Why Can’t We Quit?
Have you all been watching AMC's Mad Men
, the TV series about a Madison Avenue advertising firm in 1960? The premise explores the lofty question of how we create truth — and sell falsehood. We follow the power of sex, ethnicity and money through each episode. The women wear bullet bras, and the men swill bourbon from bottles kept in their desks.
But what struck me from the beginning is how much they all smoke.
I grew up a decade later and a coast away from the world depicted in Mad Men, but I remember the prevalence of tobacco. Both my parents were smokers, and our house was filled with ashtrays of lipsticked cigarette butts. The one thing I remember about a favorite babysitter is that she always had candy cigarettes for my sister and me. In hindsight, I realize that the red splotch at the end of each sugar stick was meant to be the burning end. As a kid, I thought it was my lipstick mark, a sign of grown-up sophistication.
Today is the American Cancer Society's Great American Smokeout, a challenge to all U.S. residents to quit smoking. Do people really still smoke? We rarely see smoking represented in popular culture these days; that's why the Mad Men set is so striking.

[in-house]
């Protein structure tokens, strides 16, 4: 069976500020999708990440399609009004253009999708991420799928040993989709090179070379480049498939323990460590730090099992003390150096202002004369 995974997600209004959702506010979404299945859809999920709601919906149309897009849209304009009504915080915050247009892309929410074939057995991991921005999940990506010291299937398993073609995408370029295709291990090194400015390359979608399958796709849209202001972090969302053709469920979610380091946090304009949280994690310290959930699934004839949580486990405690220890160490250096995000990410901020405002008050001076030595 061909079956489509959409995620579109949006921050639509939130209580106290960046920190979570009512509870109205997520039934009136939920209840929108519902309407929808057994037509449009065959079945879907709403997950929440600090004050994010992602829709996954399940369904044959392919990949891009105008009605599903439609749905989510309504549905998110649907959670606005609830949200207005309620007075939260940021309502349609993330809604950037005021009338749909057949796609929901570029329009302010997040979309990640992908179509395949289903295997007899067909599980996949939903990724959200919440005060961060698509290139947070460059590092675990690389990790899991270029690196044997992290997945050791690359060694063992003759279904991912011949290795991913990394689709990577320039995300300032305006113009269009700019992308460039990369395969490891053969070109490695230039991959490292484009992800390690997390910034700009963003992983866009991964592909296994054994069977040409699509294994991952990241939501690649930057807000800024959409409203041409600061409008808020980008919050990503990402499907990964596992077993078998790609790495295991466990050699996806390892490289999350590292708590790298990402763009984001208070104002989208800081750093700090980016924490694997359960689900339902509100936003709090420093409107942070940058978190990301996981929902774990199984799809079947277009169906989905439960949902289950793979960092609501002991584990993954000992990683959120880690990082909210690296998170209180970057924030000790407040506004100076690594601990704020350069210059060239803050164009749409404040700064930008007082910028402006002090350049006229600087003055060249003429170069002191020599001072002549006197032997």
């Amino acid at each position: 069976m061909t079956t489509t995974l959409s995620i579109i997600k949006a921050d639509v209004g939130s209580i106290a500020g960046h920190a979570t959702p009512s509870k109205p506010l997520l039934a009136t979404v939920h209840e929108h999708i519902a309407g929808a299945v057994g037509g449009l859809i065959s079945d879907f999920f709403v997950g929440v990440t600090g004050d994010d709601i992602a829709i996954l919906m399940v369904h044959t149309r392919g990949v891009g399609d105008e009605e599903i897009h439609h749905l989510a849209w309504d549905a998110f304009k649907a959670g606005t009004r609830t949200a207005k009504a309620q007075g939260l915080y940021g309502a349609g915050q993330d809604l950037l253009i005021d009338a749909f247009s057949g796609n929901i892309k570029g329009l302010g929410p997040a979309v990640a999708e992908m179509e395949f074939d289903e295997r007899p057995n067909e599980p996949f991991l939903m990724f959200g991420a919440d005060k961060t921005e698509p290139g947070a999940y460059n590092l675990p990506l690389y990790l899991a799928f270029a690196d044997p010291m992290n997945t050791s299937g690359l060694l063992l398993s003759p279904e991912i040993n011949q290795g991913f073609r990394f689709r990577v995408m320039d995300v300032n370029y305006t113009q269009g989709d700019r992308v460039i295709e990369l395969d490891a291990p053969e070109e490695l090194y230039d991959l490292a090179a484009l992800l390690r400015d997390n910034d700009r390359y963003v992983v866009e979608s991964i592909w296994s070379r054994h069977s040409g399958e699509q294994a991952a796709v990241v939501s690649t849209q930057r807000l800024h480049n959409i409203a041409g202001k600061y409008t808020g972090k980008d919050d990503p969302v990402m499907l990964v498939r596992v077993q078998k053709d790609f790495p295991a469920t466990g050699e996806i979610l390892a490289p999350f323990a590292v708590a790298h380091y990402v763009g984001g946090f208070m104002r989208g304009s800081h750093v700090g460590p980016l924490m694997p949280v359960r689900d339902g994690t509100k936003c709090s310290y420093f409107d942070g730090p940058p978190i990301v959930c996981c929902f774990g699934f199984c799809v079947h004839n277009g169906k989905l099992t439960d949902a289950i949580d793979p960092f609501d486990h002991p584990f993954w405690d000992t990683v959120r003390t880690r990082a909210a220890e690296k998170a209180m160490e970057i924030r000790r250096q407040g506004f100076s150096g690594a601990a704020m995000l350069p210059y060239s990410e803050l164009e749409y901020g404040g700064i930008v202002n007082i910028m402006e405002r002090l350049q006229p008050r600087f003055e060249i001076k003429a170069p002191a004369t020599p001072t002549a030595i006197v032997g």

Apparently though, we do still smoke. I saw two news items last week that each became more interesting in light of the other.
- The number of U.S. smokers has remained steady over the past 2 years at around 21%.
- Oregon voters defeated a tobacco tax that would have paid for insurance coverage for 100,000 uninsured children who don't qualify for Medicaid.
The November 9 issue of Morbidity and Mortality Weekly reports that smokers don't seem to be quitting. After a drop in smoking rates between 1997 and 2004, the prevalence didn't change significantly from 2004 to 2006, with 80% of smokers reporting that they smoke every day.
And the day after last week's elections, BusinessWeek reported that the Oregon bill was being defeated with 60% of voters against the tobacco tax and 40% in favor. The proposal would have added 84.5 cents to the price of a pack of cigarettes, raising it to $2.02, one of the highest rates in the United States, according to BusinessWeek. It would also have raised about $150 million in the first year and a half for nonsmokers' health care.
No one knows whether the nay votes were smokers, but Gov. Ted Kulongoski attributed the defeat to a $12 million ad campaign rolled out by cigarette manufacturers. Of course, voters may simply have objected to paying part of the costs of health insurance for children whose families make between $41,000 and $62,000 annually — after all, even on Mad Men some of the young copywriters truly backed Nixon over Kennedy.
ADVANCE subscribers who are interested in helping patients quit smoking can check out these recent articles:
Real Solutions for Real Life. Smoking Cessation in Today's Busy Practice Settings.
Smoking Cessation. A Protocol for Adolescents.